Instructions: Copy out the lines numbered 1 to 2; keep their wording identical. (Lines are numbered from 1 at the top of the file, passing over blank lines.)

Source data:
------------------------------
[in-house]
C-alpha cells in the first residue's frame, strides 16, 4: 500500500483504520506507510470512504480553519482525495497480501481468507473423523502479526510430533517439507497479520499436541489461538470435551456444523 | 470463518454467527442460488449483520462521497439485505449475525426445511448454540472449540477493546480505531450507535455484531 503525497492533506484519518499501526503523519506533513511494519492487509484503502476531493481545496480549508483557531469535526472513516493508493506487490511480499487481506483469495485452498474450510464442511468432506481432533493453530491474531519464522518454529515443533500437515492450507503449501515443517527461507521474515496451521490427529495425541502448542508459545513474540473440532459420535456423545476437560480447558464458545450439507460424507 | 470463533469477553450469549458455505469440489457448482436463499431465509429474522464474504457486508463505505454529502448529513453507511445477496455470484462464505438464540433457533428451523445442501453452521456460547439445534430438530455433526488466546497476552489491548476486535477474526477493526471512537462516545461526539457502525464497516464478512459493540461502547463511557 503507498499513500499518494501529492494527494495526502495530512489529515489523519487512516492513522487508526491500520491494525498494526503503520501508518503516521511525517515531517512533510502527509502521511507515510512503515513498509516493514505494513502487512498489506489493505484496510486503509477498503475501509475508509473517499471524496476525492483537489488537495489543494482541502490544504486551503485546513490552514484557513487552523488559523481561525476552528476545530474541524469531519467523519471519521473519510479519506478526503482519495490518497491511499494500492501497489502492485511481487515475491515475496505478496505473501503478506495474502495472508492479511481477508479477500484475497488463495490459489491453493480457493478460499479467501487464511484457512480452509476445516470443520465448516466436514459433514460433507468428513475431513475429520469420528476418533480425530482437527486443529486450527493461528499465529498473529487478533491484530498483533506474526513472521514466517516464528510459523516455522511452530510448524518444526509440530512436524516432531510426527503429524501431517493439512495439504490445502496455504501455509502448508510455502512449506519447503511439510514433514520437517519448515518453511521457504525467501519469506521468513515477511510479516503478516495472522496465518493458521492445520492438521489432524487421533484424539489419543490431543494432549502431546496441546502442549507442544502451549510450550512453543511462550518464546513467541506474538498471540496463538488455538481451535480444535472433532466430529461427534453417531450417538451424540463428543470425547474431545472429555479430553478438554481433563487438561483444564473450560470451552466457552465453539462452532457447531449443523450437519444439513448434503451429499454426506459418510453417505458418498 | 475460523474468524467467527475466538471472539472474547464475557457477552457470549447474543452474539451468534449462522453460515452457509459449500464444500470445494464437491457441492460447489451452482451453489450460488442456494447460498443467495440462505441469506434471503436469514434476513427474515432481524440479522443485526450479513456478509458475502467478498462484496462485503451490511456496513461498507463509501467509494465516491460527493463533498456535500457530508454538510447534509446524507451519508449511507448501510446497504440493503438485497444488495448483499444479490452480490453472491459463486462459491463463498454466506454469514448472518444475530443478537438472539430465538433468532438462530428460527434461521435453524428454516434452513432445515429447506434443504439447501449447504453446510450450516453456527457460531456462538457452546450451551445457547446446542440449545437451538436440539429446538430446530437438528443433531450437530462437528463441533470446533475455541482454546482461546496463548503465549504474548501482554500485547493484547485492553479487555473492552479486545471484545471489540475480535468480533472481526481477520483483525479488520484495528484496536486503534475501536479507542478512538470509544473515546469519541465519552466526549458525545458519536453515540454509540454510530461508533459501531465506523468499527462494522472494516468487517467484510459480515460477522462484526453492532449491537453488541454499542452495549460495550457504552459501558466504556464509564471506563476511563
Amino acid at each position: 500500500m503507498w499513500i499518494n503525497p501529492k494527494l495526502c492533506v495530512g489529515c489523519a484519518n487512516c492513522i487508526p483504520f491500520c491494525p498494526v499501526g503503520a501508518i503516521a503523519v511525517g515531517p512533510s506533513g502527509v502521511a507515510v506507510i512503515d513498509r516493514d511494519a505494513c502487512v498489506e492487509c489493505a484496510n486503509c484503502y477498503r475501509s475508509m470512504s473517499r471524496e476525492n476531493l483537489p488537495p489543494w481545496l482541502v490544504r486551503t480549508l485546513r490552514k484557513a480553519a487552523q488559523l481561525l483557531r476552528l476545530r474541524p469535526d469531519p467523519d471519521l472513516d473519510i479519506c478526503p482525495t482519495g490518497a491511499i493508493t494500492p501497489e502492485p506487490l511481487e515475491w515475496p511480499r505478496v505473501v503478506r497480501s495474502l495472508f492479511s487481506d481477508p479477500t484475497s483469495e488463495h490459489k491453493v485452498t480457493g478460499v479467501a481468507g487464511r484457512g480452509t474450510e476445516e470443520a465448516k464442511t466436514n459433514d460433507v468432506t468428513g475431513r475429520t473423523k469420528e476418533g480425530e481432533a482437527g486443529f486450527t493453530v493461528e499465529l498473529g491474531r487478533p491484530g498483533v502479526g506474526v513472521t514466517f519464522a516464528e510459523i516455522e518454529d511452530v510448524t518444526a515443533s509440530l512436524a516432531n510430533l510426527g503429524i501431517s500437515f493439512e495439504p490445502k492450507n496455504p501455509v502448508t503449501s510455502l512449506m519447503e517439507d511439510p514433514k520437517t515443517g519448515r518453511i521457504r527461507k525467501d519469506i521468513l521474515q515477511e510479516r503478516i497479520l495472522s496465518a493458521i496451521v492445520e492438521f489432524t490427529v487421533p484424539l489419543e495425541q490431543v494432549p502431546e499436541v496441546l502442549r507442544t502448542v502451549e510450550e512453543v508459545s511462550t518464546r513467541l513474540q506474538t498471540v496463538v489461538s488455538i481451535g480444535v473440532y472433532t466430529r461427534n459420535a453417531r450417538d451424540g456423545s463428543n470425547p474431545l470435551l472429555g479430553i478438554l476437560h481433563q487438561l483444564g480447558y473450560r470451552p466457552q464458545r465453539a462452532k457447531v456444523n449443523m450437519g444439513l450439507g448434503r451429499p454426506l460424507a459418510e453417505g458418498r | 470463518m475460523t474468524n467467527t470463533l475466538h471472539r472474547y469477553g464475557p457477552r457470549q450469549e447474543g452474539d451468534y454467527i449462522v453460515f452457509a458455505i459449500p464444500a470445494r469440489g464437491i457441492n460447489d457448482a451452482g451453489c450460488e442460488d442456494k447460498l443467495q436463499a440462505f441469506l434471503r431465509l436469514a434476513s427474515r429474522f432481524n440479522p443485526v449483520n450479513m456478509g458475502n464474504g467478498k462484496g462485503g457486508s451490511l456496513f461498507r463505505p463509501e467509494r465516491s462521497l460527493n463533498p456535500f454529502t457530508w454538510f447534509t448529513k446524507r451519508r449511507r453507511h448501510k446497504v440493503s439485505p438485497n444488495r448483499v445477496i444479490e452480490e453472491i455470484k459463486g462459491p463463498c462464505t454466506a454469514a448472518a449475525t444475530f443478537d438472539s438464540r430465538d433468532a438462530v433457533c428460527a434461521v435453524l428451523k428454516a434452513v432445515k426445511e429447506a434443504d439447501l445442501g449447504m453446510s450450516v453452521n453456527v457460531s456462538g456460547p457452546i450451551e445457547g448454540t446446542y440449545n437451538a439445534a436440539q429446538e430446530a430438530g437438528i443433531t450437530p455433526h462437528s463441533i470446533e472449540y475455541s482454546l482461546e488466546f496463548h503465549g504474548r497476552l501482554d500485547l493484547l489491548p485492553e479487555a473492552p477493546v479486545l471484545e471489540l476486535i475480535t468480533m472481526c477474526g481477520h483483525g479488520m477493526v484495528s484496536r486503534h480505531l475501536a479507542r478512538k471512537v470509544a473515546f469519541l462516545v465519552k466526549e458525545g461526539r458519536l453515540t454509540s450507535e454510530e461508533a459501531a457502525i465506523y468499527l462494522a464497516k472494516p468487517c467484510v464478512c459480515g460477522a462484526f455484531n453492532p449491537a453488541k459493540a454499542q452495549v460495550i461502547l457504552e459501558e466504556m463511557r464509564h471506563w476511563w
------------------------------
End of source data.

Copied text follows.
[in-house]
C-alpha cells in the first residue's frame, strides 16, 4: 500500500483504520506507510470512504480553519482525495497480501481468507473423523502479526510430533517439507497479520499436541489461538470435551456444523 | 470463518454467527442460488449483520462521497439485505449475525426445511448454540472449540477493546480505531450507535455484531 503525497492533506484519518499501526503523519506533513511494519492487509484503502476531493481545496480549508483557531469535526472513516493508493506487490511480499487481506483469495485452498474450510464442511468432506481432533493453530491474531519464522518454529515443533500437515492450507503449501515443517527461507521474515496451521490427529495425541502448542508459545513474540473440532459420535456423545476437560480447558464458545450439507460424507 | 470463533469477553450469549458455505469440489457448482436463499431465509429474522464474504457486508463505505454529502448529513453507511445477496455470484462464505438464540433457533428451523445442501453452521456460547439445534430438530455433526488466546497476552489491548476486535477474526477493526471512537462516545461526539457502525464497516464478512459493540461502547463511557 503507498499513500499518494501529492494527494495526502495530512489529515489523519487512516492513522487508526491500520491494525498494526503503520501508518503516521511525517515531517512533510502527509502521511507515510512503515513498509516493514505494513502487512498489506489493505484496510486503509477498503475501509475508509473517499471524496476525492483537489488537495489543494482541502490544504486551503485546513490552514484557513487552523488559523481561525476552528476545530474541524469531519467523519471519521473519510479519506478526503482519495490518497491511499494500492501497489502492485511481487515475491515475496505478496505473501503478506495474502495472508492479511481477508479477500484475497488463495490459489491453493480457493478460499479467501487464511484457512480452509476445516470443520465448516466436514459433514460433507468428513475431513475429520469420528476418533480425530482437527486443529486450527493461528499465529498473529487478533491484530498483533506474526513472521514466517516464528510459523516455522511452530510448524518444526509440530512436524516432531510426527503429524501431517493439512495439504490445502496455504501455509502448508510455502512449506519447503511439510514433514520437517519448515518453511521457504525467501519469506521468513515477511510479516503478516495472522496465518493458521492445520492438521489432524487421533484424539489419543490431543494432549502431546496441546502442549507442544502451549510450550512453543511462550518464546513467541506474538498471540496463538488455538481451535480444535472433532466430529461427534453417531450417538451424540463428543470425547474431545472429555479430553478438554481433563487438561483444564473450560470451552466457552465453539462452532457447531449443523450437519444439513448434503451429499454426506459418510453417505458418498 | 475460523474468524467467527475466538471472539472474547464475557457477552457470549447474543452474539451468534449462522453460515452457509459449500464444500470445494464437491457441492460447489451452482451453489450460488442456494447460498443467495440462505441469506434471503436469514434476513427474515432481524440479522443485526450479513456478509458475502467478498462484496462485503451490511456496513461498507463509501467509494465516491460527493463533498456535500457530508454538510447534509446524507451519508449511507448501510446497504440493503438485497444488495448483499444479490452480490453472491459463486462459491463463498454466506454469514448472518444475530443478537438472539430465538433468532438462530428460527434461521435453524428454516434452513432445515429447506434443504439447501449447504453446510450450516453456527457460531456462538457452546450451551445457547446446542440449545437451538436440539429446538430446530437438528443433531450437530462437528463441533470446533475455541482454546482461546496463548503465549504474548501482554500485547493484547485492553479487555473492552479486545471484545471489540475480535468480533472481526481477520483483525479488520484495528484496536486503534475501536479507542478512538470509544473515546469519541465519552466526549458525545458519536453515540454509540454510530461508533459501531465506523468499527462494522472494516468487517467484510459480515460477522462484526453492532449491537453488541454499542452495549460495550457504552459501558466504556464509564471506563476511563